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Am J Clin Nutr. 1995 Apr;61(4):818-26.

Whole-body protein turnover from leucine kinetics and the response to nutrition in human immunodeficiency virus infection.

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Department of Cellular and Molecular Sciences, St George's Hospital Medical School, London, UK.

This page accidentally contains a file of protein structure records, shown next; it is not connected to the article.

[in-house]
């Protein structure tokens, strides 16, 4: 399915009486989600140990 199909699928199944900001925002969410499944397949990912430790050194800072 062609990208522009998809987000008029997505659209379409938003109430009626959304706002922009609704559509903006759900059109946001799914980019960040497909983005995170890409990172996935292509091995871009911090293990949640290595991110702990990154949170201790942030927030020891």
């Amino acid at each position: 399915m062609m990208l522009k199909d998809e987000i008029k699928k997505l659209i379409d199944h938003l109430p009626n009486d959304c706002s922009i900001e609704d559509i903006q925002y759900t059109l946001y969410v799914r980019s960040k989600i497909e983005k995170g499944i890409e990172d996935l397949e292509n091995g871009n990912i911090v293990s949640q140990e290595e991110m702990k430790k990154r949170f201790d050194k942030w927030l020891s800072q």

Whole-body protein metabolism was investigated in human immunodeficiency virus (HIV) infection by primed constant infusion of L-[1-13C]leucine in 8 control and 22 HIV-infected subjects (8 stage II; 14 stage IV disease), in postabsorptive and fed states. Postabsorptive leucine flux was increased 25% in subjects with stage IV HiV infection vs that in control subjects (130 +/- 13 vs 103 +/- 10 mumol, P < 0.001); both leucine disposal by protein synthesis (111.6 +/- 12.1 vs 82.3 +/- 9.2, P < 0.001) and release by protein degradation (129.7 +/- 13.1 vs 103.4 +/- 10.2, P < 0.001) were increased. No difference in leucine balance or oxidation was found but fat oxidation was greater in subjects with HIV infection (61.1 +/- 13.0% of energy) than in control subjects (47.6 +/- 13.7% of energy, P < 0.025). Stage II subjects had intermediate values of leucine flux, not significantly different from those of control subjects. Provision of parenteral nutrition for 4 h increased leucine flux with a switch in leucine balance from net loss to net gain; this response was quantitatively similar in all groups. HIV infection increases whole-body protein turnover but does not quantitatively impair the acute anabolic response to intravenous nutrition.

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